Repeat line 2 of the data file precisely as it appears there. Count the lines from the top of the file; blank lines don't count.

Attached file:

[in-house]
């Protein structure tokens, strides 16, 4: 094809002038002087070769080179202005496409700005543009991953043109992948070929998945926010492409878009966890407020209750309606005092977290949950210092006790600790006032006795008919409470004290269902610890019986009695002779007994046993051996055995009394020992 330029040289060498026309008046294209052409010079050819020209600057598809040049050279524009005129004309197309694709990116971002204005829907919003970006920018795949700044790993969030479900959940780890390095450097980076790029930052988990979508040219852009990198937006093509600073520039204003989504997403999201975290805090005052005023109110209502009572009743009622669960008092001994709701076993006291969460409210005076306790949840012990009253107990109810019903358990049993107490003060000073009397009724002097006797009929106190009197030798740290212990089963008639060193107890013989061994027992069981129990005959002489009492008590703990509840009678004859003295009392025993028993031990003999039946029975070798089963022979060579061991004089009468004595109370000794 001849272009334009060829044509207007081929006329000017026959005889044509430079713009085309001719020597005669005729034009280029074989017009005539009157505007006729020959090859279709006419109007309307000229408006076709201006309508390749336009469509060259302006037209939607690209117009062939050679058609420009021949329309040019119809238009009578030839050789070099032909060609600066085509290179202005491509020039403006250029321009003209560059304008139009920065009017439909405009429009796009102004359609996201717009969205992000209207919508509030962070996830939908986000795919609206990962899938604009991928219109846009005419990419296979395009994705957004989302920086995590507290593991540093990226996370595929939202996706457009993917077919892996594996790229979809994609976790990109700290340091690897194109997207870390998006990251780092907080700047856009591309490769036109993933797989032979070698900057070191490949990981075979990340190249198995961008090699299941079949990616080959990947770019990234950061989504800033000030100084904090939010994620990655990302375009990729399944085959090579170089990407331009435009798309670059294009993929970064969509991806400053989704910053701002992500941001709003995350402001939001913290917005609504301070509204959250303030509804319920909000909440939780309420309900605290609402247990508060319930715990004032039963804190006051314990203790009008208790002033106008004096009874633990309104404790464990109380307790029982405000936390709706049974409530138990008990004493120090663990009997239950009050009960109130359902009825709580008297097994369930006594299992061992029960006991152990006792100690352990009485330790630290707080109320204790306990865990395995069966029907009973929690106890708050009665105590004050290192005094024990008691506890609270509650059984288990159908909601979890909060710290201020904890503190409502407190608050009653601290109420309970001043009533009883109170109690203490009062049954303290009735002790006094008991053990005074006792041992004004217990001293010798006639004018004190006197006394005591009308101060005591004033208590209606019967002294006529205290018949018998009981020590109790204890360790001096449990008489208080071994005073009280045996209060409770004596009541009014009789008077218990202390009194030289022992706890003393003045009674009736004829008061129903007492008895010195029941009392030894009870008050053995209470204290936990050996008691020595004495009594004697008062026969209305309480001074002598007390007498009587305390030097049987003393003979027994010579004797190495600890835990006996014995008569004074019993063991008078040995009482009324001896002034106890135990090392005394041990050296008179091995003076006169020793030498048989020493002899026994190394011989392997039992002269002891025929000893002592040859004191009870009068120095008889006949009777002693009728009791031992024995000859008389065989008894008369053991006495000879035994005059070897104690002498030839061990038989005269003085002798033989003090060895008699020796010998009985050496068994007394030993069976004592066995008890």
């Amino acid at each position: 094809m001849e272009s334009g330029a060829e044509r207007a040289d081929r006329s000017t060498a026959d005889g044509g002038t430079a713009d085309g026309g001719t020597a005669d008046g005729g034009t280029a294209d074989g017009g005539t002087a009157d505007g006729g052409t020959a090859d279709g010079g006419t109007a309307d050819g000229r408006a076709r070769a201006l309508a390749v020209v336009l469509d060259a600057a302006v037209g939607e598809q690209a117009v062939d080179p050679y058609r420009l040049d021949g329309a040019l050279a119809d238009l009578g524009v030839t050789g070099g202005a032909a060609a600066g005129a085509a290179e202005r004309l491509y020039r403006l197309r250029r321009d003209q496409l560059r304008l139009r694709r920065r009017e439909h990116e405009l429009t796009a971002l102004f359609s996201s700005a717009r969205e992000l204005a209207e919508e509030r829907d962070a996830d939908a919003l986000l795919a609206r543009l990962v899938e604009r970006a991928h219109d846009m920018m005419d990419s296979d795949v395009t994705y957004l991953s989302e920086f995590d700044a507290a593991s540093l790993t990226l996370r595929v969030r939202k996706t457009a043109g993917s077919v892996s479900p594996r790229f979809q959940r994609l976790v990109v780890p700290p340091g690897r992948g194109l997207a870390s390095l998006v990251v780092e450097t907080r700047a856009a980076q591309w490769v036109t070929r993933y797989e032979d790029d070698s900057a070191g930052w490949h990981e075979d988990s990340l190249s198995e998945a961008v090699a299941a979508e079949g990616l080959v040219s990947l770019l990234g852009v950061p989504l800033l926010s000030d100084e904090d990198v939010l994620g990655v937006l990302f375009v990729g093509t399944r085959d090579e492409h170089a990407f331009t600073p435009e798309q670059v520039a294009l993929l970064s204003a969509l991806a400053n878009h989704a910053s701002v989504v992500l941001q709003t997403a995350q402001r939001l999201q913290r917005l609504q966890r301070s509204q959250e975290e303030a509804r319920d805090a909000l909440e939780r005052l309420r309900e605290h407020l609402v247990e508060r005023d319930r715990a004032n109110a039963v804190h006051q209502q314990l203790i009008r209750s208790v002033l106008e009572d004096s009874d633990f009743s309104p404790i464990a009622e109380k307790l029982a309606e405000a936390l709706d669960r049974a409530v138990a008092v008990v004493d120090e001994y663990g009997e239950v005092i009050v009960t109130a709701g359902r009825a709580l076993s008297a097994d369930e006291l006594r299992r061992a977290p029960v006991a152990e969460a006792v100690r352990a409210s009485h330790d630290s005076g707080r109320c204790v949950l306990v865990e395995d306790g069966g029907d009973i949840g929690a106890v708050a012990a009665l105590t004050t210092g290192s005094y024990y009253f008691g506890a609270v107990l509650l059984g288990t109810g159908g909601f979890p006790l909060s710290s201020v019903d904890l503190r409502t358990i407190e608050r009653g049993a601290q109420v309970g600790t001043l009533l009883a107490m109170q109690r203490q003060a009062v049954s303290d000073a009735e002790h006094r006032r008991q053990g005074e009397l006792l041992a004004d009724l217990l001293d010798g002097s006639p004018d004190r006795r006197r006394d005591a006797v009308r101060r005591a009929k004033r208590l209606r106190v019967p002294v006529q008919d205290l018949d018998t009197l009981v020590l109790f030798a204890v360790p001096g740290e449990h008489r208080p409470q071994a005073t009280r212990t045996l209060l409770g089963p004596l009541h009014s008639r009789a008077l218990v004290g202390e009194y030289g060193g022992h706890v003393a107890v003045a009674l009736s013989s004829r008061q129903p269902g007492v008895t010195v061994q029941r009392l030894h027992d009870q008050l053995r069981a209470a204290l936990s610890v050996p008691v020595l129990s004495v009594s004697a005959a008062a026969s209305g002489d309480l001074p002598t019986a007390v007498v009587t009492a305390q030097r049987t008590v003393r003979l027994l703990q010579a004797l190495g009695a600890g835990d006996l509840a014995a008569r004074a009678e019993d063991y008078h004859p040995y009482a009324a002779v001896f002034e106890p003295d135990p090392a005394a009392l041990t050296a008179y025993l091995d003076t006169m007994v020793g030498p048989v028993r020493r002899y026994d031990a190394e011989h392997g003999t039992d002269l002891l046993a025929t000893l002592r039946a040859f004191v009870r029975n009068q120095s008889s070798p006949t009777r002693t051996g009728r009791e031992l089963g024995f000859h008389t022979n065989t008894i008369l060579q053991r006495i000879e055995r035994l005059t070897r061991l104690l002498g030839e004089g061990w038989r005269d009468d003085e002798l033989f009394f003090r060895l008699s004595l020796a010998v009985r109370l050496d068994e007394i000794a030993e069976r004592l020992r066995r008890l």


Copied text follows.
């Protein structure tokens, strides 16, 4: 094809002038002087070769080179202005496409700005543009991953043109992948070929998945926010492409878009966890407020209750309606005092977290949950210092006790600790006032006795008919409470004290269902610890019986009695002779007994046993051996055995009394020992 330029040289060498026309008046294209052409010079050819020209600057598809040049050279524009005129004309197309694709990116971002204005829907919003970006920018795949700044790993969030479900959940780890390095450097980076790029930052988990979508040219852009990198937006093509600073520039204003989504997403999201975290805090005052005023109110209502009572009743009622669960008092001994709701076993006291969460409210005076306790949840012990009253107990109810019903358990049993107490003060000073009397009724002097006797009929106190009197030798740290212990089963008639060193107890013989061994027992069981129990005959002489009492008590703990509840009678004859003295009392025993028993031990003999039946029975070798089963022979060579061991004089009468004595109370000794 001849272009334009060829044509207007081929006329000017026959005889044509430079713009085309001719020597005669005729034009280029074989017009005539009157505007006729020959090859279709006419109007309307000229408006076709201006309508390749336009469509060259302006037209939607690209117009062939050679058609420009021949329309040019119809238009009578030839050789070099032909060609600066085509290179202005491509020039403006250029321009003209560059304008139009920065009017439909405009429009796009102004359609996201717009969205992000209207919508509030962070996830939908986000795919609206990962899938604009991928219109846009005419990419296979395009994705957004989302920086995590507290593991540093990226996370595929939202996706457009993917077919892996594996790229979809994609976790990109700290340091690897194109997207870390998006990251780092907080700047856009591309490769036109993933797989032979070698900057070191490949990981075979990340190249198995961008090699299941079949990616080959990947770019990234950061989504800033000030100084904090939010994620990655990302375009990729399944085959090579170089990407331009435009798309670059294009993929970064969509991806400053989704910053701002992500941001709003995350402001939001913290917005609504301070509204959250303030509804319920909000909440939780309420309900605290609402247990508060319930715990004032039963804190006051314990203790009008208790002033106008004096009874633990309104404790464990109380307790029982405000936390709706049974409530138990008990004493120090663990009997239950009050009960109130359902009825709580008297097994369930006594299992061992029960006991152990006792100690352990009485330790630290707080109320204790306990865990395995069966029907009973929690106890708050009665105590004050290192005094024990008691506890609270509650059984288990159908909601979890909060710290201020904890503190409502407190608050009653601290109420309970001043009533009883109170109690203490009062049954303290009735002790006094008991053990005074006792041992004004217990001293010798006639004018004190006197006394005591009308101060005591004033208590209606019967002294006529205290018949018998009981020590109790204890360790001096449990008489208080071994005073009280045996209060409770004596009541009014009789008077218990202390009194030289022992706890003393003045009674009736004829008061129903007492008895010195029941009392030894009870008050053995209470204290936990050996008691020595004495009594004697008062026969209305309480001074002598007390007498009587305390030097049987003393003979027994010579004797190495600890835990006996014995008569004074019993063991008078040995009482009324001896002034106890135990090392005394041990050296008179091995003076006169020793030498048989020493002899026994190394011989392997039992002269002891025929000893002592040859004191009870009068120095008889006949009777002693009728009791031992024995000859008389065989008894008369053991006495000879035994005059070897104690002498030839061990038989005269003085002798033989003090060895008699020796010998009985050496068994007394030993069976004592066995008890």